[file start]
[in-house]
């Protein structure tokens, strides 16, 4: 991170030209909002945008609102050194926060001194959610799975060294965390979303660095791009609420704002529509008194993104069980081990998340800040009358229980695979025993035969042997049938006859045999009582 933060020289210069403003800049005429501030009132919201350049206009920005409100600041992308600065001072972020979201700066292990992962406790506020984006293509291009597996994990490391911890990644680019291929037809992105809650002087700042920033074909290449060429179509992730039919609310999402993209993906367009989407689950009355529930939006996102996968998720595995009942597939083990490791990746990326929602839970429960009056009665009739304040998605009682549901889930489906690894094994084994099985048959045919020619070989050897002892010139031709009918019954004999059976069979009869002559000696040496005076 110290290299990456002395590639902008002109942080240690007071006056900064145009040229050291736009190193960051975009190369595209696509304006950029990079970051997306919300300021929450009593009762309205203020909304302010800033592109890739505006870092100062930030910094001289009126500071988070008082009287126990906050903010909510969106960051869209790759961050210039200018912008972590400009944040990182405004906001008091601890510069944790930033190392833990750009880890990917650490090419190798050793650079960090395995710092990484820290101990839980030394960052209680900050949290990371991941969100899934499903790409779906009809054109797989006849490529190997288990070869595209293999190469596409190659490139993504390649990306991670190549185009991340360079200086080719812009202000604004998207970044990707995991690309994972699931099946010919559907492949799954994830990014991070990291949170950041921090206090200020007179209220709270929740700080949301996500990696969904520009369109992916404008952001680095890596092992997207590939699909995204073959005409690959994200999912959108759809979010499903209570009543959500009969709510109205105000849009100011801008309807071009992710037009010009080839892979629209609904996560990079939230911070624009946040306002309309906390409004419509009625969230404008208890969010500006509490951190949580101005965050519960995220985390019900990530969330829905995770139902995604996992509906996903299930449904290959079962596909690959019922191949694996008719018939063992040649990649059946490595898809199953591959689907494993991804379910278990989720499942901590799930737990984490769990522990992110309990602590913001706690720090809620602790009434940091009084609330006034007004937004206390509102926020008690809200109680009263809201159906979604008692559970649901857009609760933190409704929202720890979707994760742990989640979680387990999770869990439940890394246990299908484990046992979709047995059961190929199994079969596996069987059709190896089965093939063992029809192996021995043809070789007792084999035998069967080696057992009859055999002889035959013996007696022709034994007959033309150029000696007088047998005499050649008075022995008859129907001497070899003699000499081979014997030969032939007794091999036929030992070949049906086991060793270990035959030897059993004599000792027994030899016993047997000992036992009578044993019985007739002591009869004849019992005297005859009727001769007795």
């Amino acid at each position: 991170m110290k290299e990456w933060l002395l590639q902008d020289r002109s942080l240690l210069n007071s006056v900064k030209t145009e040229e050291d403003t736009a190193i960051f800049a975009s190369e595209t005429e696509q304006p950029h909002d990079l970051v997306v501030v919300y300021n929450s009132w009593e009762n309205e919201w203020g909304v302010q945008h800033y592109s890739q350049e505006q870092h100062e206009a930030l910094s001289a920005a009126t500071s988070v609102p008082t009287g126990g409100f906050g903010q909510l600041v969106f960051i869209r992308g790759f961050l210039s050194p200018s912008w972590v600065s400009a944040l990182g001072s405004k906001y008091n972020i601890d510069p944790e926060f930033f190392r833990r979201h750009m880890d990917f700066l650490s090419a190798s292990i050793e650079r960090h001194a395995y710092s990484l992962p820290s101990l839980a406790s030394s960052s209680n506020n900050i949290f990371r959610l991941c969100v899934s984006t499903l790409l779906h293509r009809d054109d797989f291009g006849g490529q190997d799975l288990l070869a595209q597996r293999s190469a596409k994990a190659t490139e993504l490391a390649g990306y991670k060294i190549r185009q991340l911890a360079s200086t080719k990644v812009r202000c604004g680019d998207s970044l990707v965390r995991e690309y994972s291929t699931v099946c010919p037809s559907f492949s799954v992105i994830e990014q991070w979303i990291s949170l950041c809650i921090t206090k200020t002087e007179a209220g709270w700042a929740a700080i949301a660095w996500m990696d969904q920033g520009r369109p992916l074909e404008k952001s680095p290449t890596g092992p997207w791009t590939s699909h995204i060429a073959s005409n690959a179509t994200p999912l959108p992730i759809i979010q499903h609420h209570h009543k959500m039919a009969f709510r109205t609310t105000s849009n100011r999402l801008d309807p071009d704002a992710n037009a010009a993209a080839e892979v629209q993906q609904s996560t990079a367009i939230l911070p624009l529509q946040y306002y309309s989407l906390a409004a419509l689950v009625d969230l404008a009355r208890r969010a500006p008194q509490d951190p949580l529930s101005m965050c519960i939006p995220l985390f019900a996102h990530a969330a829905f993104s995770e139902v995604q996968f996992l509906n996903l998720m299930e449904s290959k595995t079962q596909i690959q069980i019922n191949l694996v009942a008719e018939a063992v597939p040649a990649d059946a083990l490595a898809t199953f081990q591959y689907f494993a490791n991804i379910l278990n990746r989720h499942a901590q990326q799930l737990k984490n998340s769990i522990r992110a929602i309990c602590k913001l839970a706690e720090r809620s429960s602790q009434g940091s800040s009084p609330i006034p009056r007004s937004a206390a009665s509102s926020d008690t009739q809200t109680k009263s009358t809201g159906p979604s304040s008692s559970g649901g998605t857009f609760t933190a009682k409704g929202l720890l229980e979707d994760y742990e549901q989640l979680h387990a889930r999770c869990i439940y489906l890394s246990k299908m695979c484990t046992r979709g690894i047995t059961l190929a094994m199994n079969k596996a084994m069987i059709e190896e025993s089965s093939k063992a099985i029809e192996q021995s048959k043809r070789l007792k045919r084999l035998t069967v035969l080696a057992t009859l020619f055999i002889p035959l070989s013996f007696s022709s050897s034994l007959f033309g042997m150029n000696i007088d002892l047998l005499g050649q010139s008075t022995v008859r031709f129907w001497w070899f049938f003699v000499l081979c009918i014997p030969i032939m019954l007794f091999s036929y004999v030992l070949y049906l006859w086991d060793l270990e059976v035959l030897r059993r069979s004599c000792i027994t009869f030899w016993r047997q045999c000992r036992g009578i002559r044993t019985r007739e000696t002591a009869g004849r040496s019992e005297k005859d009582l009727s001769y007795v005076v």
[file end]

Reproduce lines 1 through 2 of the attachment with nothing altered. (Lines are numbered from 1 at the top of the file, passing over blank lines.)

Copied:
[in-house]
């Protein structure tokens, strides 16, 4: 991170030209909002945008609102050194926060001194959610799975060294965390979303660095791009609420704002529509008194993104069980081990998340800040009358229980695979025993035969042997049938006859045999009582 933060020289210069403003800049005429501030009132919201350049206009920005409100600041992308600065001072972020979201700066292990992962406790506020984006293509291009597996994990490391911890990644680019291929037809992105809650002087700042920033074909290449060429179509992730039919609310999402993209993906367009989407689950009355529930939006996102996968998720595995009942597939083990490791990746990326929602839970429960009056009665009739304040998605009682549901889930489906690894094994084994099985048959045919020619070989050897002892010139031709009918019954004999059976069979009869002559000696040496005076 110290290299990456002395590639902008002109942080240690007071006056900064145009040229050291736009190193960051975009190369595209696509304006950029990079970051997306919300300021929450009593009762309205203020909304302010800033592109890739505006870092100062930030910094001289009126500071988070008082009287126990906050903010909510969106960051869209790759961050210039200018912008972590400009944040990182405004906001008091601890510069944790930033190392833990750009880890990917650490090419190798050793650079960090395995710092990484820290101990839980030394960052209680900050949290990371991941969100899934499903790409779906009809054109797989006849490529190997288990070869595209293999190469596409190659490139993504390649990306991670190549185009991340360079200086080719812009202000604004998207970044990707995991690309994972699931099946010919559907492949799954994830990014991070990291949170950041921090206090200020007179209220709270929740700080949301996500990696969904520009369109992916404008952001680095890596092992997207590939699909995204073959005409690959994200999912959108759809979010499903209570009543959500009969709510109205105000849009100011801008309807071009992710037009010009080839892979629209609904996560990079939230911070624009946040306002309309906390409004419509009625969230404008208890969010500006509490951190949580101005965050519960995220985390019900990530969330829905995770139902995604996992509906996903299930449904290959079962596909690959019922191949694996008719018939063992040649990649059946490595898809199953591959689907494993991804379910278990989720499942901590799930737990984490769990522990992110309990602590913001706690720090809620602790009434940091009084609330006034007004937004206390509102926020008690809200109680009263809201159906979604008692559970649901857009609760933190409704929202720890979707994760742990989640979680387990999770869990439940890394246990299908484990046992979709047995059961190929199994079969596996069987059709190896089965093939063992029809192996021995043809070789007792084999035998069967080696057992009859055999002889035959013996007696022709034994007959033309150029000696007088047998005499050649008075022995008859129907001497070899003699000499081979014997030969032939007794091999036929030992070949049906086991060793270990035959030897059993004599000792027994030899016993047997000992036992009578044993019985007739002591009869004849019992005297005859009727001769007795």